Semester of Graduation
Master of Fine Arts (MFA)
Sanctum Drag is a hybrid work that gnaws at the boundaries of personal and public, performative and lived. Within, St. Joseph, as the patriarch of the Catholic Church, is dismantled through a series of elegies, maps, and plays. Throughout, the characters and speakers are auditioning and experimenting towards new means of reproduction, outside of the logic of heteronormativity and marriage. Like the various characters, the form of the text is always shifting, always searching its own edges. The mutating forms create a call-and-response, one form taking up where another form fails. Failure, then, becomes a crucial practice for the speakers and characters, as it is from failure that surprising thought and action might rise, outside of the realm of the normative. To this end, the color red is taken up as tool outside of language to mark a simultaneous motion of rupturing and giving shape to meaning. This project marks itself as an ongoing process, and seeks to remain in a state of flux between unraveling and collecting. This manuscript is influenced by contemporary artists such as Douglas Kearney, Bhanu Kapil, C.A. Conrad, and Lucas de Lima. It finds itself in a lineage with the French Surrealists.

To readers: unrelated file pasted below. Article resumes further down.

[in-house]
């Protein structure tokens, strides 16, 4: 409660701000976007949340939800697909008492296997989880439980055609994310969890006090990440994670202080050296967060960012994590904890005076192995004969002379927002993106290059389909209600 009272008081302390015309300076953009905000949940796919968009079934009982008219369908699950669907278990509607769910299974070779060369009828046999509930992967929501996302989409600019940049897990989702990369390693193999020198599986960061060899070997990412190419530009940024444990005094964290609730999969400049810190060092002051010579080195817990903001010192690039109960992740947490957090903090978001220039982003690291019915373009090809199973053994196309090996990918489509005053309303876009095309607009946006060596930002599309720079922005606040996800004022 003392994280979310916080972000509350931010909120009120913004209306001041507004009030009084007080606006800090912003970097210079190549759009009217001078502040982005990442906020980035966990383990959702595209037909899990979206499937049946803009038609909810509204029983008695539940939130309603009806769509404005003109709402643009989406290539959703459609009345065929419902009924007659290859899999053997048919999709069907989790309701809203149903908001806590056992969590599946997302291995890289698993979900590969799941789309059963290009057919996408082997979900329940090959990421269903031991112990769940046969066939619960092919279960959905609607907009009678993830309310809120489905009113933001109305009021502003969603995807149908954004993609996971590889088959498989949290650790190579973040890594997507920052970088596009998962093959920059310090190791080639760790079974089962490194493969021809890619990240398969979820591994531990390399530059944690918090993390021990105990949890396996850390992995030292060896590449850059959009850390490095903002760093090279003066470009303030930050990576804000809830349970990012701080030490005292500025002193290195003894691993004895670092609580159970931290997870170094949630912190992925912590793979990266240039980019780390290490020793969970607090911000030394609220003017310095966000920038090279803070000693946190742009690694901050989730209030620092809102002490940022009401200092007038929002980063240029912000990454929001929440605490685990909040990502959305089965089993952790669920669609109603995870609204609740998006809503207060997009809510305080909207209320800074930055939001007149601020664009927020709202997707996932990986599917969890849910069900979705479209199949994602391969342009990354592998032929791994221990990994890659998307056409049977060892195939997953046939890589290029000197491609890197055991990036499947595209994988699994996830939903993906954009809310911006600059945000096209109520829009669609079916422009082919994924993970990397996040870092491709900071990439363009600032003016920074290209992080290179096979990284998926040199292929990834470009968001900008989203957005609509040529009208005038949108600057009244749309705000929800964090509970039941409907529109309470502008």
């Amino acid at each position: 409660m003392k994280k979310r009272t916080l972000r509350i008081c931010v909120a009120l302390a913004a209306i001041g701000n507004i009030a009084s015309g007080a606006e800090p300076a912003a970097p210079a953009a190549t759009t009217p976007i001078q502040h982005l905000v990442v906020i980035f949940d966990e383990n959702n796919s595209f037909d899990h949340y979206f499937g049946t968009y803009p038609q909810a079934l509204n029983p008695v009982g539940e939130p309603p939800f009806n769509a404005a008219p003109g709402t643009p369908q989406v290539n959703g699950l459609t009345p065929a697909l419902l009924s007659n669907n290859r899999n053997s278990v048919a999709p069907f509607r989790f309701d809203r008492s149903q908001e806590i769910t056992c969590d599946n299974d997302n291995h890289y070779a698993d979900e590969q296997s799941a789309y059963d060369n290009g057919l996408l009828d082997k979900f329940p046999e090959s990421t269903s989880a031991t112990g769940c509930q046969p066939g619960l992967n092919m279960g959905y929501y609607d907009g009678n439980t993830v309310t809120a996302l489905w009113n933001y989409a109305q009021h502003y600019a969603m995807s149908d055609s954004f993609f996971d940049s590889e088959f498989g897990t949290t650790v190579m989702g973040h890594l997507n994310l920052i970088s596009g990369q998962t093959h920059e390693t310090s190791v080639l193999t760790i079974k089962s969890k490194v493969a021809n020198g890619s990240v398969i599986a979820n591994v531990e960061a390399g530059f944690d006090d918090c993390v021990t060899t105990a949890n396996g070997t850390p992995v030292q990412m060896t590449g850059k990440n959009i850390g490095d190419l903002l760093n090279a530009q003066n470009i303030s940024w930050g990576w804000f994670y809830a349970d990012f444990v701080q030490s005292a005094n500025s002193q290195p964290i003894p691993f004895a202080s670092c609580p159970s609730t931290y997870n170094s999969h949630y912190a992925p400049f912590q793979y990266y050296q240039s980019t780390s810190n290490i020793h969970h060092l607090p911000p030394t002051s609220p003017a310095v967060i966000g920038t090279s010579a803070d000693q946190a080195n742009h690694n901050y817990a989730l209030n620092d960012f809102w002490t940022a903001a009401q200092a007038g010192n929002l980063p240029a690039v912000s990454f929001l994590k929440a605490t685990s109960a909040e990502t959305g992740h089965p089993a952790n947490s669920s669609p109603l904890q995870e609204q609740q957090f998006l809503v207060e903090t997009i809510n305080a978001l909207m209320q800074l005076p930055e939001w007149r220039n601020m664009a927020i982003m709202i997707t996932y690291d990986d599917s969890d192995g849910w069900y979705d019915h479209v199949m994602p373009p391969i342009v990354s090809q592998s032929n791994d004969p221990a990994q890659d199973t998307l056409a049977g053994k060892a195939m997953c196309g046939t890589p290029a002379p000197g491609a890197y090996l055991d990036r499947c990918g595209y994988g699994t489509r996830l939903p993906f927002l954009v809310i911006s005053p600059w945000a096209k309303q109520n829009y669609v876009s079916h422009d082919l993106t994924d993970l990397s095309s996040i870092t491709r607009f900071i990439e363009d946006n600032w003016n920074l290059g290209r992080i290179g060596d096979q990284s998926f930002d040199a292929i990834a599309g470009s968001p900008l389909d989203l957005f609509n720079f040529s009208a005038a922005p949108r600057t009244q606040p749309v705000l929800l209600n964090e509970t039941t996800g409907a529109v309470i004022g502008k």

Spotswood, Phillip Gregory, "Sanctum Drag Featuring St. Joseph as a Structural Vulnerability" (2018). LSU Master's Theses. 4636.
Available for download on Tuesday, March 25, 2025